The Ajay Piramal-led Piramal Enterprises is considering a re-entry into the domestic formulations business, eight years after selling its portfolio to Abbott. (Aniruddha Chowdhury/Mint)
The Ajay Piramal-led Piramal Enterprises is considering a re-entry into the domestic formulations business, eight years after selling its portfolio to Abbott. (Aniruddha Chowdhury/Mint)

Ace entrepreneurs in India start second innings on familiar pitches

  • Darshan Patel, who sold Paras Pharma in 2006, has made a come back with Vini Cosmetics, while Crompton Greaves's Gautam Thapar is looking to re-enter the consumer space
  • Even Mukesh Ambani came back to telecom with Reliance Jio after 11 years. Ajay Piramal seeks to do something similar in pharma

Mumbai: Darshan Patel was 45 when he sold Paras Pharmaceutical Ltd to Actis Capital for $43 million in 2006. He wanted to retire with all the money he received, but the feeling of sitting idle scared him.

In 2010, Patel founded a new company, Vini Cosmetics, the maker of Fogg perfumes.

According to Nielsen, Fogg is one of the top brands in the men’s perfume category. The product is giving a tough fight to former market leaders, including Hindustan Unilever’s Axe and McNROE Consumer Products Pvt. Ltd’s Wild Stone.

After selling Paras Pharma in 2006, Darshan Patel founded in 2010 Vini Cosmetics, the maker of Fogg perfumes.
After selling Paras Pharma in 2006, Darshan Patel founded in 2010 Vini Cosmetics, the maker of Fogg perfumes.

Today, Patel is an established entrepreneur in his second coming, a feat that was rare a few years ago, but is now gaining momentum. For instance, it took Mukesh Ambani, India’s richest man, a good 11 years to make a comeback in the telecom space—a business he had successfully built during his father Dhirubhai Ambani’s reign, but had to give up after a bitter family split.

Naya venture to mujhe karna hi tha (I had to start a new business)," Patel said in a phone interview.

Patel was the man behind re-positioning cult products, which included pain reliever Moov, hair serum Livon, Dermicool prickly heat powder, and Set Wet hair gel, for Paras Pharmaceutical Ltd.

His family owned business was later acquired by UK-based Reckitt Benckiser Group Plc in 2010 for 3,260 crore.

There are many like Patel who have exited their businesses successfully only to come back in a similar space to do something even bigger.

Yogesh Mahansaria, the former chief executive of Alliance Tire Co., first sold a part of his stake in the company to private equity firm KKR and Co. for $522 million, and subsequently sold the entire business to Japanese tyre maker Yokohama Rubber Co. for $1.2 billion in 2016, before finally exiting in 2017. In December, Mahansaria founded a two-wheeler tyre manufacturing company. His family entered a joint venture with Swedish engineering company Trelleborg, where the former will hold a 76% stake.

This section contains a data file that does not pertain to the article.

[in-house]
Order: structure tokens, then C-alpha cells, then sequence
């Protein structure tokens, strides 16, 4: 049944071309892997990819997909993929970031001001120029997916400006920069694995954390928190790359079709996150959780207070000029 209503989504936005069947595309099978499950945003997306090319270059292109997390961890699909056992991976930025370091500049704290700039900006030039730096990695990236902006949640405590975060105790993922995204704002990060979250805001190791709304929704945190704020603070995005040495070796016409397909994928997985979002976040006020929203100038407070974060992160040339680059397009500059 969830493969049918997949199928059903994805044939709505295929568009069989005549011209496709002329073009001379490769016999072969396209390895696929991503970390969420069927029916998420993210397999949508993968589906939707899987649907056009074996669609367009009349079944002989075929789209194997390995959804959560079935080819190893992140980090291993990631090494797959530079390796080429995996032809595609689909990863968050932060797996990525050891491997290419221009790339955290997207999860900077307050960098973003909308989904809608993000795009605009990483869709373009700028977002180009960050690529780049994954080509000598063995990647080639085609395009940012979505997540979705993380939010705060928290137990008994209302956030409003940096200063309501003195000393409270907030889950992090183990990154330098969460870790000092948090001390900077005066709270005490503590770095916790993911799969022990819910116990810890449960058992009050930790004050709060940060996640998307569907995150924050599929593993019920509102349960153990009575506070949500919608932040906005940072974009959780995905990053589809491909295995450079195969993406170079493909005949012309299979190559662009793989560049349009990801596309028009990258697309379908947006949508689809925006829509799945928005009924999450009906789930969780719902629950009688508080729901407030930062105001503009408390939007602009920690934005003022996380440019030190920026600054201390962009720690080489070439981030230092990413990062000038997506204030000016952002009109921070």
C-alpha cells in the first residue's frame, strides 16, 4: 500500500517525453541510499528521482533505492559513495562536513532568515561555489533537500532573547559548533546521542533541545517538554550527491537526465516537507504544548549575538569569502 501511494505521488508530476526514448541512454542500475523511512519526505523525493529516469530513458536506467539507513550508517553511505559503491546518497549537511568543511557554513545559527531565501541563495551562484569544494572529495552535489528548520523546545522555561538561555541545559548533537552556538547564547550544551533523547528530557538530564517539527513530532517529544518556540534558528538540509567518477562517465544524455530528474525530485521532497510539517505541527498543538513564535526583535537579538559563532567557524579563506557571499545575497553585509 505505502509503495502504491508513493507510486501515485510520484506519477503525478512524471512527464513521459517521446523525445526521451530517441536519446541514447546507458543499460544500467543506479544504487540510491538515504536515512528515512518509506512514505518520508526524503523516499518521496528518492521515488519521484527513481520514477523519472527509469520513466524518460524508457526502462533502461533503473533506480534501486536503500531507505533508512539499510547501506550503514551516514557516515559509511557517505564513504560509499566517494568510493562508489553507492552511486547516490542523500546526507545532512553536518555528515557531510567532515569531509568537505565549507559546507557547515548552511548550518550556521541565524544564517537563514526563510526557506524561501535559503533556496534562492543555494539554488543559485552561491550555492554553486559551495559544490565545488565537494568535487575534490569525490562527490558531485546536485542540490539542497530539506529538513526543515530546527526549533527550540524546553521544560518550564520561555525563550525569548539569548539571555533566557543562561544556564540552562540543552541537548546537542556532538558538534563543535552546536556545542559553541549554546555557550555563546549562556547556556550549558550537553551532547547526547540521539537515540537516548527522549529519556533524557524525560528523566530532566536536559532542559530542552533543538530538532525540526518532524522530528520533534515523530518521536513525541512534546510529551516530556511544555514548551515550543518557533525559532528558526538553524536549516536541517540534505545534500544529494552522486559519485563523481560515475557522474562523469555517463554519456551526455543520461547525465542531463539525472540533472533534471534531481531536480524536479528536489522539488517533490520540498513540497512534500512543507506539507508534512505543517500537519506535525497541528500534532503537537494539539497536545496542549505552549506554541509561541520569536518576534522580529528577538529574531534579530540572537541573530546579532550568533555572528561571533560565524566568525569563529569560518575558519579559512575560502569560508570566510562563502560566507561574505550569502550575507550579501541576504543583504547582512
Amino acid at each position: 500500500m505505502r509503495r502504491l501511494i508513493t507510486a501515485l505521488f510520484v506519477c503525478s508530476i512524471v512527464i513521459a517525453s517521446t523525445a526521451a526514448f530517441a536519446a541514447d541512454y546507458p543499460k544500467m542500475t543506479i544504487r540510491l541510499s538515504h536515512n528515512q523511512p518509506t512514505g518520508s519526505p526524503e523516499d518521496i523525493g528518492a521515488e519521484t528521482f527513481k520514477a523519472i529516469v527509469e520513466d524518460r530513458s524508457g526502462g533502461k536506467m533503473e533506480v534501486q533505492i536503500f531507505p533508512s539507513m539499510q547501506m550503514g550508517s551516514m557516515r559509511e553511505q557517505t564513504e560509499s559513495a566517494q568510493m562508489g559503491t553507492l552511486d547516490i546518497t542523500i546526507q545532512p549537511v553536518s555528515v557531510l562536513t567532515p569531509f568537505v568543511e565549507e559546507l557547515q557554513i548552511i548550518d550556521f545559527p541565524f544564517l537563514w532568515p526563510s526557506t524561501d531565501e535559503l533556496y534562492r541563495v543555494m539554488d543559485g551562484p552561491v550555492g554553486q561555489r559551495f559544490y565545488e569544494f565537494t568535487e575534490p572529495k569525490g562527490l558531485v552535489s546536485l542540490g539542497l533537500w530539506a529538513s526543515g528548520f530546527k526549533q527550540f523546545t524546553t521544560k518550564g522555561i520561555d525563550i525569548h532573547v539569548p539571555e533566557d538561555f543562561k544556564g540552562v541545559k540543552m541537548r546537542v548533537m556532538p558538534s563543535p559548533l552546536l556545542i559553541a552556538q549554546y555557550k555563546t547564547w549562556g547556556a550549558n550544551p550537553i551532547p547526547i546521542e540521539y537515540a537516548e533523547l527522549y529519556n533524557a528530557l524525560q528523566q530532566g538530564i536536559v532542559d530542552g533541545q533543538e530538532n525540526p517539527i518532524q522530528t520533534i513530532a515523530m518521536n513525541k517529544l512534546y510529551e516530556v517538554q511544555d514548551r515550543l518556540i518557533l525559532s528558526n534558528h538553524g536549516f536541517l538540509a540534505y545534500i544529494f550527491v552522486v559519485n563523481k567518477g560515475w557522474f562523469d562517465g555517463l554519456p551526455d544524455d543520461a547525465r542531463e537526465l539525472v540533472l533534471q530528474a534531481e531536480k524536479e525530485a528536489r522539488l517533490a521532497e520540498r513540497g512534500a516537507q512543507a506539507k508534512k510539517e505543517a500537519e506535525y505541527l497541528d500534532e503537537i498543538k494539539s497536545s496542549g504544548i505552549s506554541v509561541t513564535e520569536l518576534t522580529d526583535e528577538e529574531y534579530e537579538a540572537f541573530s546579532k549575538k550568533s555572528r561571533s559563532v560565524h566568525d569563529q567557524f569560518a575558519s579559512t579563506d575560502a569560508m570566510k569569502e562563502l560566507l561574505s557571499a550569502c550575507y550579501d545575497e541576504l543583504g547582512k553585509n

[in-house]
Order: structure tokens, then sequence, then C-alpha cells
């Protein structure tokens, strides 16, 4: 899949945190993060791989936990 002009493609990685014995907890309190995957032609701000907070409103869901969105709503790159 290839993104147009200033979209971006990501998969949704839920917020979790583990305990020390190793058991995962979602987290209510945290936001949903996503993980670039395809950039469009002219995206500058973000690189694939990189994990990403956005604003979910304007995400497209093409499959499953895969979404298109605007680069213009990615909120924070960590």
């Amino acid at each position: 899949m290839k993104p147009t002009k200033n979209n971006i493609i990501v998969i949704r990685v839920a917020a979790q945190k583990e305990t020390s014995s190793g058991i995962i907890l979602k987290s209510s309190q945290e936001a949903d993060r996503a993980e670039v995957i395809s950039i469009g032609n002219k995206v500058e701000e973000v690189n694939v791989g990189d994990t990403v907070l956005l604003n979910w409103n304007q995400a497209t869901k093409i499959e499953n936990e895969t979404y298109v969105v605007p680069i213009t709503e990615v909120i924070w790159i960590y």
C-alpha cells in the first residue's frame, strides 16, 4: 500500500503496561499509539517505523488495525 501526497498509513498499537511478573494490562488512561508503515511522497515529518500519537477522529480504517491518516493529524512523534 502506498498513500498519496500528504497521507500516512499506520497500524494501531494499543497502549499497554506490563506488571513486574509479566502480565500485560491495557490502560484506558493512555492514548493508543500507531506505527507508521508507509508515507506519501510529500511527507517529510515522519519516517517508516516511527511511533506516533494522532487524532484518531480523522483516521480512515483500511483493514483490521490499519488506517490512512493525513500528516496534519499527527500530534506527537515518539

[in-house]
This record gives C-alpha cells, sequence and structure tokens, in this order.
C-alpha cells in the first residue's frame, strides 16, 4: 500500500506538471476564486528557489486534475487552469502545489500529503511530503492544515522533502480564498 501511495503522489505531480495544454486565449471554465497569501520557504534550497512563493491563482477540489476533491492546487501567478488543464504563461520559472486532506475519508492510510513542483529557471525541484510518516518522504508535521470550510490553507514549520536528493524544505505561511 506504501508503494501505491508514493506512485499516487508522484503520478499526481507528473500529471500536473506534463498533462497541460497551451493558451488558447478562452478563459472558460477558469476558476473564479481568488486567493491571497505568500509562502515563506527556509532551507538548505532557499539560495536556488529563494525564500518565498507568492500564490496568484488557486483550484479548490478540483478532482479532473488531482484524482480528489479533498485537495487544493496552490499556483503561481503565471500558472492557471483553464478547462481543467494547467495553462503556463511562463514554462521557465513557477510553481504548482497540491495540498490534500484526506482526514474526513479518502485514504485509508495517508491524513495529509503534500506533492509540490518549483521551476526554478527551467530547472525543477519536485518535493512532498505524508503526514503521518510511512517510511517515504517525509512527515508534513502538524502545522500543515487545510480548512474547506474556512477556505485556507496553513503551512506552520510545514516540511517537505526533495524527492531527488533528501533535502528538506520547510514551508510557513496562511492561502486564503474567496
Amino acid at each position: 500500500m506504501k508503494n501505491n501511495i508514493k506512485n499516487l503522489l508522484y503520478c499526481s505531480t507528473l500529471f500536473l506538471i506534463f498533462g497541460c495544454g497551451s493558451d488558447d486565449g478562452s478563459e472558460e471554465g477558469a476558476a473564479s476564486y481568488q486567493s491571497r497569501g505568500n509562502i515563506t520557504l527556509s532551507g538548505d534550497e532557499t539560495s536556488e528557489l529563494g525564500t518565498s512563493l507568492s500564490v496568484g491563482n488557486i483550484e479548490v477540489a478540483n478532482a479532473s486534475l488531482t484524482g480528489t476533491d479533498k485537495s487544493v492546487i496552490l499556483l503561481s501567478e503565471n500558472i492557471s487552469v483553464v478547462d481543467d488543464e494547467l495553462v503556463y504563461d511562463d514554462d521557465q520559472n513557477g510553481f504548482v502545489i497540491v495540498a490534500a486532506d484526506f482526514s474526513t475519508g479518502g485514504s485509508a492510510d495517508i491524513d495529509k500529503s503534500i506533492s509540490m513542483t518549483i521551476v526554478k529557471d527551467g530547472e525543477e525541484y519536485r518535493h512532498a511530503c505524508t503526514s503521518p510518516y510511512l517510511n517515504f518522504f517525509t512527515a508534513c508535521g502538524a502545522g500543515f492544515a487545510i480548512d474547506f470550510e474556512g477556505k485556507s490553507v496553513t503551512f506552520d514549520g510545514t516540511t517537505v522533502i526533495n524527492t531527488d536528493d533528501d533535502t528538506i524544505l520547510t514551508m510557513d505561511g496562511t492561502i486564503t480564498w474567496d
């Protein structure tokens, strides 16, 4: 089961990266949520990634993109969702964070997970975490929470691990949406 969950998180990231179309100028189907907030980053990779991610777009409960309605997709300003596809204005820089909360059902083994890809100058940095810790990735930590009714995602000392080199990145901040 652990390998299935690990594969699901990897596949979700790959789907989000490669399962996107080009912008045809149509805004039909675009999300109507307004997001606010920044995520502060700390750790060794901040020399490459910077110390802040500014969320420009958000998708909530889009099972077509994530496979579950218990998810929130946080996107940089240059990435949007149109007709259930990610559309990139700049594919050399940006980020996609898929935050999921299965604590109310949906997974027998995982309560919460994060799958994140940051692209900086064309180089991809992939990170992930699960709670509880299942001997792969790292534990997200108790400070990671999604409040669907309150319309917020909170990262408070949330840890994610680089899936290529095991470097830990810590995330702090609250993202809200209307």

Piramal Group, which sold its pharmaceutical solution business to US’s Abbott Laboratories, is also making a comeback in the healthcare space.

The Ajay Piramal-led Piramal Enterprises Ltd is considering a re-entry into the domestic formulations business, eight years after selling its portfolio to Abbott. Piramal sold its domestic formulations business, which manufactured, marketed and sold branded pharmaceutical products in India, Nepal and Sri Lanka in finished form, for $3.72 billion in 2010.

Gautam Thapar, who sold his entire stake in Crompton Greaves’ consumer business, is also set to re-enter in the consumer space.
Gautam Thapar, who sold his entire stake in Crompton Greaves’ consumer business, is also set to re-enter in the consumer space.

Similarly, Gautam Thapar, who sold his entire 34.37% stake to Temasek Holdings, among others, in Crompton Greaves’ consumer business, is also set to re-enter in the consumer space. Email queries to Piramal and Crompton spokespeople did not elicit any response till press time.

Of course, the entrepreneurs are making a comeback after the non-compete period ended. Piramal’s non-compete ended in September 2018.

For instance, the agreement between Mukesh Ambani and his younger brother, Anil, prevented the former from launching Reliance Jio earlier. Mahansaria, however, is able to enter the tyre manufacturing business because earlier he used to manufacture off-road tyres and not two-wheeler tyres.

Serial entrepreneurs usually feel “they have a lot of energy" and a desire to build something rather than taking a retirement route, according to Amit Tandon, chief executive of proxy advisory firm Institutional Investors Advisory Services (IiAS).

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